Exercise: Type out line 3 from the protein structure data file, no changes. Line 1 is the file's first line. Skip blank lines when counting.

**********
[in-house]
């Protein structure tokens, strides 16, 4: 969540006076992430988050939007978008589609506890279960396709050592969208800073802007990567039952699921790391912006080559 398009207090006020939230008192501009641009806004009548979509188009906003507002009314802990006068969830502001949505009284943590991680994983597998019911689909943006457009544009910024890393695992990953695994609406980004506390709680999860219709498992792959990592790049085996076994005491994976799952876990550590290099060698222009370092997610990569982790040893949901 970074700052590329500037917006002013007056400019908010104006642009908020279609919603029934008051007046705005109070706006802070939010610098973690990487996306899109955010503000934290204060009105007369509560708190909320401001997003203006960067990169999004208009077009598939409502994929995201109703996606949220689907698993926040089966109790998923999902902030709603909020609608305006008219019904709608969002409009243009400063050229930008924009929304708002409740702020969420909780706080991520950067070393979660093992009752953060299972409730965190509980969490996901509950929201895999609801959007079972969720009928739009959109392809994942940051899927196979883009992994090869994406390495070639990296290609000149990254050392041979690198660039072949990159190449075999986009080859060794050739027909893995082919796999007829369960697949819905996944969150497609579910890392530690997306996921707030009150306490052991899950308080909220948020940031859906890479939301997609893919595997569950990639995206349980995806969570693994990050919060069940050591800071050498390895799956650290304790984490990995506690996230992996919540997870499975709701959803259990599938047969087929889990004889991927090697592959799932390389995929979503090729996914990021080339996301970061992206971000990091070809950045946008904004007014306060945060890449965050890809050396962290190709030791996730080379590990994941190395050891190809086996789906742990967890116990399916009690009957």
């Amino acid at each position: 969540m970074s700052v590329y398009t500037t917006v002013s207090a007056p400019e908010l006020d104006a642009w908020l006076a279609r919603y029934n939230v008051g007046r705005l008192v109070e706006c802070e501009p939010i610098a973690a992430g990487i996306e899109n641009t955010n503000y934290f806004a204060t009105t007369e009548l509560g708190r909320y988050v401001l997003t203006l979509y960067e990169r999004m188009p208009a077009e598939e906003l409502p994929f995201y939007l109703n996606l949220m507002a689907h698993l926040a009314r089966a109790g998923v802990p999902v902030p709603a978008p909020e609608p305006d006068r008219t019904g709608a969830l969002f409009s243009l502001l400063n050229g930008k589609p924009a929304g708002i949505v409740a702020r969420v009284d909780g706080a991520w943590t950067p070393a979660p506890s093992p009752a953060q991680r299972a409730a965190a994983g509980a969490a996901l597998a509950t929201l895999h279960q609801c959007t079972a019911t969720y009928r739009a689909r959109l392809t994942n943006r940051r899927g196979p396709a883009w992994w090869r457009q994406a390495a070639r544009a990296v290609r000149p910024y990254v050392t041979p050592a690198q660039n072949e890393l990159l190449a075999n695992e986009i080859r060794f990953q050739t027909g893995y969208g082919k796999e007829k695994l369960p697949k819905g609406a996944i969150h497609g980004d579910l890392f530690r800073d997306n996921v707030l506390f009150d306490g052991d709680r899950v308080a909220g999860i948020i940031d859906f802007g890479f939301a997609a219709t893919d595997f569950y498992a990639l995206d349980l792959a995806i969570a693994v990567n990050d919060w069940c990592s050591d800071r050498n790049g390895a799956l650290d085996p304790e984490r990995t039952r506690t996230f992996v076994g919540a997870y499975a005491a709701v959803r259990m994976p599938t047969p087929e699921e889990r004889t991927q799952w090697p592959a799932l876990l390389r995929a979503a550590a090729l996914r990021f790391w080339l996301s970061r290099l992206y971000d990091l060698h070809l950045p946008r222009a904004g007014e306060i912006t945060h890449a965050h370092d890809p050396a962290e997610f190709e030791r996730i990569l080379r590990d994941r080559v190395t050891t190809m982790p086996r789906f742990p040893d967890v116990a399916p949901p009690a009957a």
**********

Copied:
């Amino acid at each position: 969540m970074s700052v590329y398009t500037t917006v002013s207090a007056p400019e908010l006020d104006a642009w908020l006076a279609r919603y029934n939230v008051g007046r705005l008192v109070e706006c802070e501009p939010i610098a973690a992430g990487i996306e899109n641009t955010n503000y934290f806004a204060t009105t007369e009548l509560g708190r909320y988050v401001l997003t203006l979509y960067e990169r999004m188009p208009a077009e598939e906003l409502p994929f995201y939007l109703n996606l949220m507002a689907h698993l926040a009314r089966a109790g998923v802990p999902v902030p709603a978008p909020e609608p305006d006068r008219t019904g709608a969830l969002f409009s243009l502001l400063n050229g930008k589609p924009a929304g708002i949505v409740a702020r969420v009284d909780g706080a991520w943590t950067p070393a979660p506890s093992p009752a953060q991680r299972a409730a965190a994983g509980a969490a996901l597998a509950t929201l895999h279960q609801c959007t079972a019911t969720y009928r739009a689909r959109l392809t994942n943006r940051r899927g196979p396709a883009w992994w090869r457009q994406a390495a070639r544009a990296v290609r000149p910024y990254v050392t041979p050592a690198q660039n072949e890393l990159l190449a075999n695992e986009i080859r060794f990953q050739t027909g893995y969208g082919k796999e007829k695994l369960p697949k819905g609406a996944i969150h497609g980004d579910l890392f530690r800073d997306n996921v707030l506390f009150d306490g052991d709680r899950v308080a909220g999860i948020i940031d859906f802007g890479f939301a997609a219709t893919d595997f569950y498992a990639l995206d349980l792959a995806i969570a693994v990567n990050d919060w069940c990592s050591d800071r050498n790049g390895a799956l650290d085996p304790e984490r990995t039952r506690t996230f992996v076994g919540a997870y499975a005491a709701v959803r259990m994976p599938t047969p087929e699921e889990r004889t991927q799952w090697p592959a799932l876990l390389r995929a979503a550590a090729l996914r990021f790391w080339l996301s970061r290099l992206y971000d990091l060698h070809l950045p946008r222009a904004g007014e306060i912006t945060h890449a965050h370092d890809p050396a962290e997610f190709e030791r996730i990569l080379r590990d994941r080559v190395t050891t190809m982790p086996r789906f742990p040893d967890v116990a399916p949901p009690a009957a």